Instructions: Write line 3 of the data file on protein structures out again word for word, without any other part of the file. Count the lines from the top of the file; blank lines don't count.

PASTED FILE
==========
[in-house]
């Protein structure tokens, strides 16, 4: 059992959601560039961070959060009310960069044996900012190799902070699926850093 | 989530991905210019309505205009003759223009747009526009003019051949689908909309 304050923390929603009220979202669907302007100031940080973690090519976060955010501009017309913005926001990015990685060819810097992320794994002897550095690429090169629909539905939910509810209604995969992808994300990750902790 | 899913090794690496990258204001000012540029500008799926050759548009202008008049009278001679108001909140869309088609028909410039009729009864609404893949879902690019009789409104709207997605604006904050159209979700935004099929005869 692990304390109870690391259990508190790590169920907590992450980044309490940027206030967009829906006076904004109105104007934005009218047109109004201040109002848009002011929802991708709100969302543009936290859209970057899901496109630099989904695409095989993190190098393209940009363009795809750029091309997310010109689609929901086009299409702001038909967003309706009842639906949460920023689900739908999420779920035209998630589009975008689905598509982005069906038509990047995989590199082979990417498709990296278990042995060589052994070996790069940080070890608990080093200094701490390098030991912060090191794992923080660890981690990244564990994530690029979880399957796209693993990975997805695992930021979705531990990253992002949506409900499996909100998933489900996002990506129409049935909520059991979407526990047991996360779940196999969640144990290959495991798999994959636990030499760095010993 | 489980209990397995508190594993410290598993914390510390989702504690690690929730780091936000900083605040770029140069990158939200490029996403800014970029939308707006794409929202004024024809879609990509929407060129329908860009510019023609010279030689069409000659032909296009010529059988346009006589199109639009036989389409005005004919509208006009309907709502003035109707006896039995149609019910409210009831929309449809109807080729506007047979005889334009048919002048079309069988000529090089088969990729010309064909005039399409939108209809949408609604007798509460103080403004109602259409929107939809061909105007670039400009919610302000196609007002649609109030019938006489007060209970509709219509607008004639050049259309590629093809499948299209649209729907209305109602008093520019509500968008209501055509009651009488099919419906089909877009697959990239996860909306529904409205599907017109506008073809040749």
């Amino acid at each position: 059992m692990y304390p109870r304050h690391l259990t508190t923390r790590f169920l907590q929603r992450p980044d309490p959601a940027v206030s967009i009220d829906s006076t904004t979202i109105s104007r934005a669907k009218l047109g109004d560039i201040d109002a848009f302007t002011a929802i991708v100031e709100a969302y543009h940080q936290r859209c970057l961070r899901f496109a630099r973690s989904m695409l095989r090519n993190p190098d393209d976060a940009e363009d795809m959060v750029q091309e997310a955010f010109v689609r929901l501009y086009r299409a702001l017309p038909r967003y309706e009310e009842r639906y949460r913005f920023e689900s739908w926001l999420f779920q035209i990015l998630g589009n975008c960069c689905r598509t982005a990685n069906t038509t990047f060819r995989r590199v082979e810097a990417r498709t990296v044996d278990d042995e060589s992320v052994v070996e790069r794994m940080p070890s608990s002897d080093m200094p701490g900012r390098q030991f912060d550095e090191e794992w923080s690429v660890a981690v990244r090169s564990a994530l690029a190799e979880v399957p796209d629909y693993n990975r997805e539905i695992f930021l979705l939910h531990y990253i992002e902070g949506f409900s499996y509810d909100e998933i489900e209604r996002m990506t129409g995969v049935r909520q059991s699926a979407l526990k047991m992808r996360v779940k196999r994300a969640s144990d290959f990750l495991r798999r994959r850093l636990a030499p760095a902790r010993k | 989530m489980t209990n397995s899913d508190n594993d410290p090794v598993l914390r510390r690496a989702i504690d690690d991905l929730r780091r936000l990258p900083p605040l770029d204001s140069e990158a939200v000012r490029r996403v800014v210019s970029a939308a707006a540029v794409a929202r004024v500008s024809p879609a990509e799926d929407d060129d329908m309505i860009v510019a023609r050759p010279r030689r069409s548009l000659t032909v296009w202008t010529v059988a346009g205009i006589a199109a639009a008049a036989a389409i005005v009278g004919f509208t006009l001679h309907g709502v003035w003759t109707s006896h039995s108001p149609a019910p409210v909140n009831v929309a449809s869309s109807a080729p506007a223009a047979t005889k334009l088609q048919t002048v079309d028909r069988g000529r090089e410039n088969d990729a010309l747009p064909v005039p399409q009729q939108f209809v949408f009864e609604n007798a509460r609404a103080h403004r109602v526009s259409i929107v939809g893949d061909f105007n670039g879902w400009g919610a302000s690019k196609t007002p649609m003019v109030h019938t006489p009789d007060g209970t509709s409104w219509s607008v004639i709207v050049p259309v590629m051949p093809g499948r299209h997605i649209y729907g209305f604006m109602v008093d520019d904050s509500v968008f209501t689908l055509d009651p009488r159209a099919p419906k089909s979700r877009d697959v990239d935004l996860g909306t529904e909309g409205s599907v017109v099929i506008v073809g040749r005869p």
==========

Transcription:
């Amino acid at each position: 059992m692990y304390p109870r304050h690391l259990t508190t923390r790590f169920l907590q929603r992450p980044d309490p959601a940027v206030s967009i009220d829906s006076t904004t979202i109105s104007r934005a669907k009218l047109g109004d560039i201040d109002a848009f302007t002011a929802i991708v100031e709100a969302y543009h940080q936290r859209c970057l961070r899901f496109a630099r973690s989904m695409l095989r090519n993190p190098d393209d976060a940009e363009d795809m959060v750029q091309e997310a955010f010109v689609r929901l501009y086009r299409a702001l017309p038909r967003y309706e009310e009842r639906y949460r913005f920023e689900s739908w926001l999420f779920q035209i990015l998630g589009n975008c960069c689905r598509t982005a990685n069906t038509t990047f060819r995989r590199v082979e810097a990417r498709t990296v044996d278990d042995e060589s992320v052994v070996e790069r794994m940080p070890s608990s002897d080093m200094p701490g900012r390098q030991f912060d550095e090191e794992w923080s690429v660890a981690v990244r090169s564990a994530l690029a190799e979880v399957p796209d629909y693993n990975r997805e539905i695992f930021l979705l939910h531990y990253i992002e902070g949506f409900s499996y509810d909100e998933i489900e209604r996002m990506t129409g995969v049935r909520q059991s699926a979407l526990k047991m992808r996360v779940k196999r994300a969640s144990d290959f990750l495991r798999r994959r850093l636990a030499p760095a902790r010993k | 989530m489980t209990n397995s899913d508190n594993d410290p090794v598993l914390r510390r690496a989702i504690d690690d991905l929730r780091r936000l990258p900083p605040l770029d204001s140069e990158a939200v000012r490029r996403v800014v210019s970029a939308a707006a540029v794409a929202r004024v500008s024809p879609a990509e799926d929407d060129d329908m309505i860009v510019a023609r050759p010279r030689r069409s548009l000659t032909v296009w202008t010529v059988a346009g205009i006589a199109a639009a008049a036989a389409i005005v009278g004919f509208t006009l001679h309907g709502v003035w003759t109707s006896h039995s108001p149609a019910p409210v909140n009831v929309a449809s869309s109807a080729p506007a223009a047979t005889k334009l088609q048919t002048v079309d028909r069988g000529r090089e410039n088969d990729a010309l747009p064909v005039p399409q009729q939108f209809v949408f009864e609604n007798a509460r609404a103080h403004r109602v526009s259409i929107v939809g893949d061909f105007n670039g879902w400009g919610a302000s690019k196609t007002p649609m003019v109030h019938t006489p009789d007060g209970t509709s409104w219509s607008v004639i709207v050049p259309v590629m051949p093809g499948r299209h997605i649209y729907g209305f604006m109602v008093d520019d904050s509500v968008f209501t689908l055509d009651p009488r159209a099919p419906k089909s979700r877009d697959v990239d935004l996860g909306t529904e909309g409205s599907v017109v099929i506008v073809g040749r005869p």